A new policy was announced Tuesday by the Saskatchewan Police Commission governing the conduct of contact interviews.
The policy, implemented immediately hopes to achieve the Commission’s mandate of promoting adequate and effective police across Saskatchewan and includes all municipal and First Nations police services in Saskatchewan.
“We believe that community safety is best accomplished when police work with the public in pursuit of common objectives,” Saskatchewan Police Commission Chair Neil Robertson said in a news release.
“This policy recognizes that police need to positively and proactively engage with the people of the communities they serve to accomplish that goal. It also recognizes that these interactions need to be conducted in a manner that respects, protects and enshrines the fundamental rights and freedoms we all enjoy in this country,” Robertson also said.
The new police says that contact interviews will be voluntarily only, and that the public is not required to answer questions or speak with investigators during interrogations. It also states a person can walk away at any time.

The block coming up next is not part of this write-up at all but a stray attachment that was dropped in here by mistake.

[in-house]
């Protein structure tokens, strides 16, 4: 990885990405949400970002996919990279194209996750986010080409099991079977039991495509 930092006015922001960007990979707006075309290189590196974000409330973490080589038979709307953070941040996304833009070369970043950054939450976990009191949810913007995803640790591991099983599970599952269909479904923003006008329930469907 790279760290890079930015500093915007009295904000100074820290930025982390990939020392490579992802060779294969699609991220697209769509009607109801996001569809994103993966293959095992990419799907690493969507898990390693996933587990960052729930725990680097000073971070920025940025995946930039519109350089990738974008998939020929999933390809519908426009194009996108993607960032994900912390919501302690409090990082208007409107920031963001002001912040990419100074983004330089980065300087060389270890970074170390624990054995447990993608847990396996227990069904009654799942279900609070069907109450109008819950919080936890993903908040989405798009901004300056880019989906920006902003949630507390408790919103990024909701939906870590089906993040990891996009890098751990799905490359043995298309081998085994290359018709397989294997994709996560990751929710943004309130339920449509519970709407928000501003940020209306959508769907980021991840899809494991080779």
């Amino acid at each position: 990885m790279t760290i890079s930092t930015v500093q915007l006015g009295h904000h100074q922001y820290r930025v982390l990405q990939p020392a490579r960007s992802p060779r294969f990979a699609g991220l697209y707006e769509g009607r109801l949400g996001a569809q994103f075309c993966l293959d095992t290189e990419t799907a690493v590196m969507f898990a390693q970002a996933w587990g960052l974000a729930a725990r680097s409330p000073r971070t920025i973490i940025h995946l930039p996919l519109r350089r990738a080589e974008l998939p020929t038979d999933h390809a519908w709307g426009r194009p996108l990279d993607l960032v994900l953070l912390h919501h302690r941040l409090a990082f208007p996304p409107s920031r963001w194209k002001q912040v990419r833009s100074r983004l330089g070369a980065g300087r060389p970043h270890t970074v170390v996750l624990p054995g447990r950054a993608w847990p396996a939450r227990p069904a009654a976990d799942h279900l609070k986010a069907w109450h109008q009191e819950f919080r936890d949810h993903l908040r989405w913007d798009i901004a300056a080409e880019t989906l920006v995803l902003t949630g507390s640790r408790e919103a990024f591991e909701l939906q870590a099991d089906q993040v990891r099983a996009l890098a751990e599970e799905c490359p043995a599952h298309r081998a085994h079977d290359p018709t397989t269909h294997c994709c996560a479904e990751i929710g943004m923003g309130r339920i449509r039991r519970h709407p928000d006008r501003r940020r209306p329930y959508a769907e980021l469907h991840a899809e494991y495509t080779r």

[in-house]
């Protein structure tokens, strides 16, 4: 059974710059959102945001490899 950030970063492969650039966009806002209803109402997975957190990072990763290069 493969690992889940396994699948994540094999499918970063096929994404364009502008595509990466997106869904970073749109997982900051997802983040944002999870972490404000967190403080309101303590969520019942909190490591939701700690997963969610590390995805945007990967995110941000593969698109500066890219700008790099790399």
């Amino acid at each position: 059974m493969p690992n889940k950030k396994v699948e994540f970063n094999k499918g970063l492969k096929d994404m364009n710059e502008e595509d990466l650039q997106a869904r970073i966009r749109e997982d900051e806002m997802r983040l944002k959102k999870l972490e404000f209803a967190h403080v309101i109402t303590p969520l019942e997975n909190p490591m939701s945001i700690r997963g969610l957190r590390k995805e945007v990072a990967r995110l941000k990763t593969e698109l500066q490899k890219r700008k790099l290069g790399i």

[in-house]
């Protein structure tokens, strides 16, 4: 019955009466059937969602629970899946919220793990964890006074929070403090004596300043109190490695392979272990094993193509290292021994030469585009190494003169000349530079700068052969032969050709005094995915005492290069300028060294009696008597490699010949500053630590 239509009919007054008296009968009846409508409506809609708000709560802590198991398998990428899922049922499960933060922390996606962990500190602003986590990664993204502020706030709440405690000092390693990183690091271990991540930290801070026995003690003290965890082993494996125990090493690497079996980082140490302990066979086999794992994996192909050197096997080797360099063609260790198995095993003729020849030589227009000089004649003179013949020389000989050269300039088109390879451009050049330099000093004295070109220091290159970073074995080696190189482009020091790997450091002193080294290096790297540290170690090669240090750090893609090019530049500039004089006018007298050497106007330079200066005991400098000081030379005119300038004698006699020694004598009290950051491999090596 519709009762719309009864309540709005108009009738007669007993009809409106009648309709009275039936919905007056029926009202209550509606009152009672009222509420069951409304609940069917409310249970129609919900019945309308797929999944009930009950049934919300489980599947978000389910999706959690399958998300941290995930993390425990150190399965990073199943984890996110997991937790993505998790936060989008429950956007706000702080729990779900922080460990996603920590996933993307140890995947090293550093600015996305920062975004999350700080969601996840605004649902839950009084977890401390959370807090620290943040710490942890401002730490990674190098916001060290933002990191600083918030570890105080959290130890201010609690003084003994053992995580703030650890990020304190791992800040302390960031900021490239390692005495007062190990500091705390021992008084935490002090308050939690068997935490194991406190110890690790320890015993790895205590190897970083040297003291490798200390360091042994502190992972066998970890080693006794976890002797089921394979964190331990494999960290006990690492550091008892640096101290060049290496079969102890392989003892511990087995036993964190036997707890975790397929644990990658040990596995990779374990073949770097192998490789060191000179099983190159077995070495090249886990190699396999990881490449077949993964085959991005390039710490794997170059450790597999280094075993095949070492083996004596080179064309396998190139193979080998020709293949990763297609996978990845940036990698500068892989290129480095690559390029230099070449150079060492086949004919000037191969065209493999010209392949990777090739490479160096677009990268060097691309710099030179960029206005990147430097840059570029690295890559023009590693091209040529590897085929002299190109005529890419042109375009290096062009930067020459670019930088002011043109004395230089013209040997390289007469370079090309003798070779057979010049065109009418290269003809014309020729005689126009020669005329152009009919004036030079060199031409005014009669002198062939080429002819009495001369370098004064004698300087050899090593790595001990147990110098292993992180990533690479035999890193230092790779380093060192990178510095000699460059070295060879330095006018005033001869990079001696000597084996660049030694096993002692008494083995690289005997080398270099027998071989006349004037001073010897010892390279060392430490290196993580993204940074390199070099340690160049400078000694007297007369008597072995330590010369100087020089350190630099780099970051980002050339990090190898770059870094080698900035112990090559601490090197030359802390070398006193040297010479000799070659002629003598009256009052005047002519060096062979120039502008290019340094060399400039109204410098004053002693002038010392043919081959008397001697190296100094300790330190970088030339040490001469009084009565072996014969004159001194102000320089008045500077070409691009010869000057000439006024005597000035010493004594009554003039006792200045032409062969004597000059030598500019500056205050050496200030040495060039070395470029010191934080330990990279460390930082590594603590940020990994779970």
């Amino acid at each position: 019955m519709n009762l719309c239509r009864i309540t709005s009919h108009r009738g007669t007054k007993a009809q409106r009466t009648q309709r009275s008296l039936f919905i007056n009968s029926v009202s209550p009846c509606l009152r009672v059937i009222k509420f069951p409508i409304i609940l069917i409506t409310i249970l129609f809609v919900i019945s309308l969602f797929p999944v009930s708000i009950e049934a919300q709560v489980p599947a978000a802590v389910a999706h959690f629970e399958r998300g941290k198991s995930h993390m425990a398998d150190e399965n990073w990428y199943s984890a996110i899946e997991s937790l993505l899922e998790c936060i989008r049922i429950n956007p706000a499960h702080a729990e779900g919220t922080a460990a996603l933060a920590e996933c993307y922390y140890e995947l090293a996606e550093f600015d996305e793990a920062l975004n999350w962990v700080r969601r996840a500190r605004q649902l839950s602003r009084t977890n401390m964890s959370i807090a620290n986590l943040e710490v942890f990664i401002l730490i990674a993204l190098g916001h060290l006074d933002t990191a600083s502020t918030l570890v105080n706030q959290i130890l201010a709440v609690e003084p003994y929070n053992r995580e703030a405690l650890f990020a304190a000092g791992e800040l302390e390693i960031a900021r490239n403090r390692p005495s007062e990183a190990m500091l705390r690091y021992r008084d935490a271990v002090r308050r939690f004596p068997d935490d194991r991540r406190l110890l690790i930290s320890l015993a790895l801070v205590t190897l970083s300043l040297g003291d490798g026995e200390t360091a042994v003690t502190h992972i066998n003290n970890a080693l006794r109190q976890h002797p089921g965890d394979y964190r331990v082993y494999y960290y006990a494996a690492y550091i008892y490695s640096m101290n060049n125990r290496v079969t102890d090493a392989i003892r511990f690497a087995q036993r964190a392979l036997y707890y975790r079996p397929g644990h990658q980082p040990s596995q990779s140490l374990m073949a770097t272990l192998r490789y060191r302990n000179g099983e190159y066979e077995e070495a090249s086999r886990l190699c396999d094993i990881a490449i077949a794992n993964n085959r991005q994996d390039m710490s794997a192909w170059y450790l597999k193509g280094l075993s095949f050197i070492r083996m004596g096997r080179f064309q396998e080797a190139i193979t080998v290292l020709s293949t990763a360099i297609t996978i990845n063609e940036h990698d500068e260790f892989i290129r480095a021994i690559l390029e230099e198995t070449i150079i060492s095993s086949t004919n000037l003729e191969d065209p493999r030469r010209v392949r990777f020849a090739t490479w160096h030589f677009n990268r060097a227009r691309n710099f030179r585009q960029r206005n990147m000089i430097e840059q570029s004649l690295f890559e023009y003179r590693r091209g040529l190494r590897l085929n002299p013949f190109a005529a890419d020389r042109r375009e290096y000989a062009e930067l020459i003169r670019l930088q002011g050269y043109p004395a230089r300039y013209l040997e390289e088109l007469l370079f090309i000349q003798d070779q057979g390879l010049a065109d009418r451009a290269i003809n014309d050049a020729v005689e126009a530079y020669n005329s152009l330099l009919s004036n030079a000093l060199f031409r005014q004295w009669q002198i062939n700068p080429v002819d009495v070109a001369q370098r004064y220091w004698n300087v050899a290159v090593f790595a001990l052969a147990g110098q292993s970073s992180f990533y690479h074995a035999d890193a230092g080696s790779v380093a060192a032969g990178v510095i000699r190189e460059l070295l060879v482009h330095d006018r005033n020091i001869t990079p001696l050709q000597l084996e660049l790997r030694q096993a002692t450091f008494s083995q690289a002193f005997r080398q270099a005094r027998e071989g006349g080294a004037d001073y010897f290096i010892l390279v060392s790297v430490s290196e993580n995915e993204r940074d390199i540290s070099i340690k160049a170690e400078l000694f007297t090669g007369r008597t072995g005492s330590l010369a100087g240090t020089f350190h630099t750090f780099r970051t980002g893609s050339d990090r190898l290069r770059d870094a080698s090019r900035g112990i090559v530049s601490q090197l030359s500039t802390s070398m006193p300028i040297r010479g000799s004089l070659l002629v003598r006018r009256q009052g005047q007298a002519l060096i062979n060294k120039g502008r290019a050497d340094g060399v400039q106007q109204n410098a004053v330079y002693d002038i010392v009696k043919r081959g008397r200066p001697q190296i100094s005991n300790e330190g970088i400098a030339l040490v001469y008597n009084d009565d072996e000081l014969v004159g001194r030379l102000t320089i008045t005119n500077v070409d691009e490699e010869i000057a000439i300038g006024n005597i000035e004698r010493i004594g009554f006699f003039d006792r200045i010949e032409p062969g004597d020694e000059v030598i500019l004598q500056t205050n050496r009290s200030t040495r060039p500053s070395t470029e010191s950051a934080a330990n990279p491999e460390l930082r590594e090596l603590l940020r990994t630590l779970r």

Interviews will not be done at random or an arbitrary basis, identifiable populations will not be targeted for contact interviews either.
At the same time the policy does not apply to normal conversations between officers and the public. It is to avoid restricting the ability of police to engage with members of their community in normal social settings.
President of the Saskatchewan Federation of Police Officers Casey Ward says is part of the feedback they’ve heard from the public.
“One thing that everyone said to us is ‘we want officers to stop and talk, we want police officers to get out of their cars, if there’s a sports game on, to come talk to the community, we want them coming to our schools, we want them to be out there and be present.”
The policy was studied and consulted independently for over two and a half years before it’s implementation on Wednesday.
Before giving the policy the green light, police leaders, officers, First Nations peoples, Crown prosecutors, civilian police governance, the legal profession, human rights advocates, academics and the general public were all consulted.
Files from Ryan McNally